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Hi Dee. I haven’t visited your blog for a while so I was enjoying catching up. Even getting ready to write about your embroidered pillow cases. They remind me of some my grandmother made for me. Then I saw this post and it stopped me in my tracks. I lost a very good friend in Sept to breast cancer and even tho I know she is in a better place and free from the chemo, the pain, etc., etc. I miss her SO terribly. I can only imagine how your friends children will feel without their mother. So sad they have to experience that loss. My prayers go out to them and to you. It’s a wonderful tribute to her life that you wrote such a beautiful post.
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Oh, honey-bunny, what a gift you give Staci, and all of us. I thank God for you.
Your sister in Christ and love,
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Thank you for all of your kind comments and condolences. I will forward them to Staci’s family when I see them at the funeral tomorrow.
I’m grateful that I got to know her, and I’m also grateful to know all of you.
God Bless You,
Doris Bodden says
Dee, I had been keeping up with
Stacie health for a long time
thru my daughter, Leslie Blanchard, and was so sad to hear she had passed. I will
keep you and friends, and
especially Staci’s family in my
Annie in Austin says
You write so lovingly and beautifully of your friend, Dee. All my sympathy.
Dee, I’m so sorry.
I am so sorry for your loss. Thanks for sharing this. It is a lovely tribute to Staci. My friend since 7th grade died of breast cancer a couple of years ago. Both my sisters have survived it.
Dee, what a lovely, touching tribute to your friend, Staci. I am so sorry for your loss.
Yolanda Elizabet says
Oh Dee, I’m so sorry for your loss.
You’ve written such a wonderful tribute to Staci and as such have done what is so very important at times like this; celebrate her life. You are so very right that an ilness doesn’t define a person as they are so much more than that.
Staci’s disease was a heavy cross to bear but also a blessing as it gave her the chance to live life to the fullest and it also forged a deep friendship between the two of you.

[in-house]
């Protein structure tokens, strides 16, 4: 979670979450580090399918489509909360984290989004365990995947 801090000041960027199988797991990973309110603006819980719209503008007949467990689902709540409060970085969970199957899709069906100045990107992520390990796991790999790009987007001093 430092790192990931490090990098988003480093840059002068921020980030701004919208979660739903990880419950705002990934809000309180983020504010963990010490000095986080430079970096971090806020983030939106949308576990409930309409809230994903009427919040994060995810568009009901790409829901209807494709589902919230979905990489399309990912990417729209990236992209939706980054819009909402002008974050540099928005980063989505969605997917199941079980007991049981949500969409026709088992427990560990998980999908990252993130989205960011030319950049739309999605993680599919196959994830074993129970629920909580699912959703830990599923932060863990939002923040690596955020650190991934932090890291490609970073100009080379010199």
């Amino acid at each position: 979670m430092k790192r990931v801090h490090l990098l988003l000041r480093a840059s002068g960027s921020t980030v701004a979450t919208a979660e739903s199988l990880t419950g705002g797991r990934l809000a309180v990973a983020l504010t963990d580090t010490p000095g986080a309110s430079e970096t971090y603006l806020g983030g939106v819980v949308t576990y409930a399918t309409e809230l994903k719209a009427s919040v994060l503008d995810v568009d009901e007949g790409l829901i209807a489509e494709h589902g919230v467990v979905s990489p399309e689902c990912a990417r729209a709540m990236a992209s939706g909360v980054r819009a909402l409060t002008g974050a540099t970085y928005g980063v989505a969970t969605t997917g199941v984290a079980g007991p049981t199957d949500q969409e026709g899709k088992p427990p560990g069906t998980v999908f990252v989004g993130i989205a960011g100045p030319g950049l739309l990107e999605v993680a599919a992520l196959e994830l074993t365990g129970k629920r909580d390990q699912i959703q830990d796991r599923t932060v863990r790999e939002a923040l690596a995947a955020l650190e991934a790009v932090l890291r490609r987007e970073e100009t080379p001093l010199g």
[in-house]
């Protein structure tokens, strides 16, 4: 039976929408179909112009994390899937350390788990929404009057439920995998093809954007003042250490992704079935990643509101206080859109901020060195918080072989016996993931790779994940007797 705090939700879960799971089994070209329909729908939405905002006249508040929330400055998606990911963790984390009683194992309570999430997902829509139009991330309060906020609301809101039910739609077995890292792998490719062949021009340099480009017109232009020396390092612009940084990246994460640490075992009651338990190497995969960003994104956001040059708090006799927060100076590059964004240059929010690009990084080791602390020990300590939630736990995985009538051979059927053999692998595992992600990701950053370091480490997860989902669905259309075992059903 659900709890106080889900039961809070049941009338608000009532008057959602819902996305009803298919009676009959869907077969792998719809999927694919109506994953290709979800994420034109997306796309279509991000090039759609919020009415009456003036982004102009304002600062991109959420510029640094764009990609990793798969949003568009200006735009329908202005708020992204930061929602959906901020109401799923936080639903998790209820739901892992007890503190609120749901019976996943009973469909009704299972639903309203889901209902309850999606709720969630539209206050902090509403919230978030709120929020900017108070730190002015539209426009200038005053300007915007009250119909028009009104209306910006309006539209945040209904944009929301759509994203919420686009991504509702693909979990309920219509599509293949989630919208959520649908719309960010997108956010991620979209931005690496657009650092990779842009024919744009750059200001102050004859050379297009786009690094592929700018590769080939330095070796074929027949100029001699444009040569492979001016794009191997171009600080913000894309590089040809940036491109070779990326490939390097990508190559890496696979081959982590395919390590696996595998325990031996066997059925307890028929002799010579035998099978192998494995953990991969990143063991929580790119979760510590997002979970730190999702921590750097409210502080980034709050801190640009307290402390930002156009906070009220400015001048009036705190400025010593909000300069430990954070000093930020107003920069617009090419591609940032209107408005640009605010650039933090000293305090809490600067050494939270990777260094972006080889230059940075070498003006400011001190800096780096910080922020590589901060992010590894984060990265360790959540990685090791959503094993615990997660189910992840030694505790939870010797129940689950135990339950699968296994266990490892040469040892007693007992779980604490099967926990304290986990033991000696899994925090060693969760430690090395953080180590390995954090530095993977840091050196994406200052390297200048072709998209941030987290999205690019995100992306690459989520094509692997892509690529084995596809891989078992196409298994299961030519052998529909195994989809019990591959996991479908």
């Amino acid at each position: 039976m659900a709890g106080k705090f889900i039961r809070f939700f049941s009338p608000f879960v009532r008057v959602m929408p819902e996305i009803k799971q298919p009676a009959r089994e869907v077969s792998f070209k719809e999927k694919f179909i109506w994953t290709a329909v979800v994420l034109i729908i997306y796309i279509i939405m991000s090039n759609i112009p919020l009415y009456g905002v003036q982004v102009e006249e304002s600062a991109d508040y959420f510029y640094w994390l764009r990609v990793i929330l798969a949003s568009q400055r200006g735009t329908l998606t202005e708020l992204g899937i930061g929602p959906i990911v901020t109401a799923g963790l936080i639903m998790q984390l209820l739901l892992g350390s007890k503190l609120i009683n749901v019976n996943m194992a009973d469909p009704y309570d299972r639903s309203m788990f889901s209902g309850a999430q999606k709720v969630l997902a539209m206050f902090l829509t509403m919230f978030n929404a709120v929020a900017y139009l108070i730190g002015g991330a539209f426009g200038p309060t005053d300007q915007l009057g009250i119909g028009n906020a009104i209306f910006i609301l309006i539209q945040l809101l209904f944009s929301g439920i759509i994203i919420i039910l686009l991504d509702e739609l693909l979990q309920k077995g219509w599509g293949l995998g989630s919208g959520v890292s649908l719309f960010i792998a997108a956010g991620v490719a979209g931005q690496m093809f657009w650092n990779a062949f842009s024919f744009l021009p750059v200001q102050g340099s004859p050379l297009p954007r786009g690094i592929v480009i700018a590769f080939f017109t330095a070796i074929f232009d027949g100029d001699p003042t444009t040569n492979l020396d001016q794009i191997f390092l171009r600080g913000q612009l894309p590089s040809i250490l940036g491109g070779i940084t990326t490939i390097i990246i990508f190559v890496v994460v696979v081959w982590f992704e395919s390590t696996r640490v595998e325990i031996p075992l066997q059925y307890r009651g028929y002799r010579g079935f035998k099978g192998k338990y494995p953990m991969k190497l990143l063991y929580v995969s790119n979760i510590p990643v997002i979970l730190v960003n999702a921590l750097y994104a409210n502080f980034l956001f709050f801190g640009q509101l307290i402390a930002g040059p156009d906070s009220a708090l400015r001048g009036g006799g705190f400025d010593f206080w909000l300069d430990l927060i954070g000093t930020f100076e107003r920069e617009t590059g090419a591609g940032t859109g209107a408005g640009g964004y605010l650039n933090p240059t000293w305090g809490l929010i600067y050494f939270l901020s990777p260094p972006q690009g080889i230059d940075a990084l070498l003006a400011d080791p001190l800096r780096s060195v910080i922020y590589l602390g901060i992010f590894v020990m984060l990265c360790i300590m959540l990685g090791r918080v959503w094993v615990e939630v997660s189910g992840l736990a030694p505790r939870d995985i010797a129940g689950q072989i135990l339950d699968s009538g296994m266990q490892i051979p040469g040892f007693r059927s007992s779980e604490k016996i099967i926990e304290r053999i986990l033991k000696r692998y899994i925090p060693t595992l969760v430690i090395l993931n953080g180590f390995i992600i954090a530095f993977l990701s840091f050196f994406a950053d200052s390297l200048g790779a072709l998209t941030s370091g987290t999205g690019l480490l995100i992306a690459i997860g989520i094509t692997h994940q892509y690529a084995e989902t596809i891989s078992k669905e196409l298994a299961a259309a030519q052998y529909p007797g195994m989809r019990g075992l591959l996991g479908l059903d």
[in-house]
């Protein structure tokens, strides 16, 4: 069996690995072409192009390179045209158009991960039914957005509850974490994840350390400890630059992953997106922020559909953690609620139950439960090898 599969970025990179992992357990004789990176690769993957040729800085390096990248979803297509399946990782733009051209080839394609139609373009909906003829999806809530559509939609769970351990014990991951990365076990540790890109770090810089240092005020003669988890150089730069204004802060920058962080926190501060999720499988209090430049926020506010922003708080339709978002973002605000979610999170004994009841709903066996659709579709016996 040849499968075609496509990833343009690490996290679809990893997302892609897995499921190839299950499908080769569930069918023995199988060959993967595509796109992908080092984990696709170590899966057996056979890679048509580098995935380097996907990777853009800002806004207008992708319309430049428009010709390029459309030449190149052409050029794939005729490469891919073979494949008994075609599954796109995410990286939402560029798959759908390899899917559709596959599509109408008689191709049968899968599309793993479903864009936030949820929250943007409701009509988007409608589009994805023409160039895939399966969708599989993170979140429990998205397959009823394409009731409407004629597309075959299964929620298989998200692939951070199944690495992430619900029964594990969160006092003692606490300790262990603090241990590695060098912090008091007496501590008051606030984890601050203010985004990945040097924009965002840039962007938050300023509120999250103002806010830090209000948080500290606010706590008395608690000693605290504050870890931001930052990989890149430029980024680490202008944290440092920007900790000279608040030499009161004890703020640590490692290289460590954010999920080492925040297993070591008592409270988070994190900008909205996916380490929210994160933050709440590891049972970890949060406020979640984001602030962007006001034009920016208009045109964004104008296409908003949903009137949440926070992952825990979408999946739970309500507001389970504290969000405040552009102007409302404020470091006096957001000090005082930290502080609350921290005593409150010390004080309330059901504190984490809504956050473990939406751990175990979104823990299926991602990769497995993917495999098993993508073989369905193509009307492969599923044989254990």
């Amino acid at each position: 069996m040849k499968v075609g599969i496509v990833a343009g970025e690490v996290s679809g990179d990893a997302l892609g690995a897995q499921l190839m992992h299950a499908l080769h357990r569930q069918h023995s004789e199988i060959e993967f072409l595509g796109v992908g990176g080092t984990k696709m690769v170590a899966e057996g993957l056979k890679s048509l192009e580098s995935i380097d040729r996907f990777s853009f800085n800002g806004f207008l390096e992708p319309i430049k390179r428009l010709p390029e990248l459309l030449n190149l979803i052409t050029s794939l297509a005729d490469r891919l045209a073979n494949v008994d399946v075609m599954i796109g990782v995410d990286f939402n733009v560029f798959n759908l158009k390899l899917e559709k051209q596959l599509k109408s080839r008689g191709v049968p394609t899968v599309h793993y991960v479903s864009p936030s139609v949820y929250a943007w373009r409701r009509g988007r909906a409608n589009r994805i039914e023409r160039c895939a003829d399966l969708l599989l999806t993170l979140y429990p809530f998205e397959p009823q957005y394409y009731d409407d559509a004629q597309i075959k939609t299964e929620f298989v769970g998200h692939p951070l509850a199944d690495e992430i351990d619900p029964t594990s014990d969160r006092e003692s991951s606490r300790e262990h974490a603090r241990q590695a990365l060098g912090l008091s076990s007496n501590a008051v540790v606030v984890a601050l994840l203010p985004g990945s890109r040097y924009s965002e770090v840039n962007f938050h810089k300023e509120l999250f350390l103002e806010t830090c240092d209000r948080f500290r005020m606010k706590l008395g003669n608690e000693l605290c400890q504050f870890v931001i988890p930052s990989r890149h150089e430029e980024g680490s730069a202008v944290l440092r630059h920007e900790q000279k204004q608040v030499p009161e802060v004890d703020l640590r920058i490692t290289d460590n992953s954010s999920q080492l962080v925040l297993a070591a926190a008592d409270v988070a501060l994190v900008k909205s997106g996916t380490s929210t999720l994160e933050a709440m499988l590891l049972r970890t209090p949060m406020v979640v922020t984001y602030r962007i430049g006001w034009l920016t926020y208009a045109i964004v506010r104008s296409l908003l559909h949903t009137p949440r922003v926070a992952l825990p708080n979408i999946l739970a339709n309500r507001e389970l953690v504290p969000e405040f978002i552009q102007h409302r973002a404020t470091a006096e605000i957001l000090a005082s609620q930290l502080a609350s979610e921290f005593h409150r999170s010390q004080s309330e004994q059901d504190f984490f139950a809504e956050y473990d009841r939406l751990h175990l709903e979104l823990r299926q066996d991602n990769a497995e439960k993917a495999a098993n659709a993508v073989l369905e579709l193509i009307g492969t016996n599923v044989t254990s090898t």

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dearest friend, my condolances and love to you, and to Staci and her family. This cancer claims the lives of too many beautiful, vibrant, powerful women – a constant threat to all of us. The lessons Staci taught you – by being, playing, speaking, loving – are all the more important to read about, for your friendship was a model of sisterly love.
You are in my prayers. I’ve lost two wonderful garden writer friends to breast cancer – Stephanie and Linda – and they will never be forgotten. I’m sure Staci’s spirit will be with you forever, love and God Bless, Debra
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I’m so so sorry for the loss of your dear friend Dee. My heart and all my love goes out to you and your family as well as Staci’s family. I feel like I knew her too from reading your words of tribute to her.
Linda at Meadowview Thymes says
My love and prayers to you and Staci’s family.
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I’m so sorry for your loss–this was a beautiful tribute to your friend.
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Okie Sister says
So sorry for your loss.
What a wonderful tribute! You were truly blessed to have such a friend and I know the memories will help you for the rest of your life.
Julie Percival says
Dee, my boys took voice from Staci. They absolutely loved her and were crushed when I told them she died. She was such an inspiration to all of her students and I’m so glad we had the honor of knowing her. Thank you for your wonderful words.
With love, Julie
What a beautiful remembrance. My heart goes out to her family and friends.
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Esther Montgomery says
This is a lovely obituary.
I wish you and your family well in your grieving.
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i am so sorry for your loss-your post was a beautiful tribute…to your dear friend…brought tears to my eyes…
I just wanted to say Congrats on your 2008 Okie Blog award Nom-but now that seems so trivial after reading your post
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Carol, May Dreams Gardens says
My thoughts and prayers go out to you and to all Staci’s family and friends. This is a wonderful way to honor her, by sharing her story with others.
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What a wonderful way to honor the memory of your friend. I’m glad she had her faith to comfort her and hope you find that same comfort in yours. I’ll keep you in my thoughts Saturday…take care.
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Dee, I am so sorry for the loss of your friend. I have to comment on the character of your son, YOU have done an excellent job as a parent. What a great boy.
Dee, as everyone else has written, I’m so, so sorry for your loss. What a wonderful, heartfelt tribute you have written in her memory.
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Thank you for telling me about Staci. This is a very moving tribute to her life, and it reminds me to be grateful for every little minute with my family.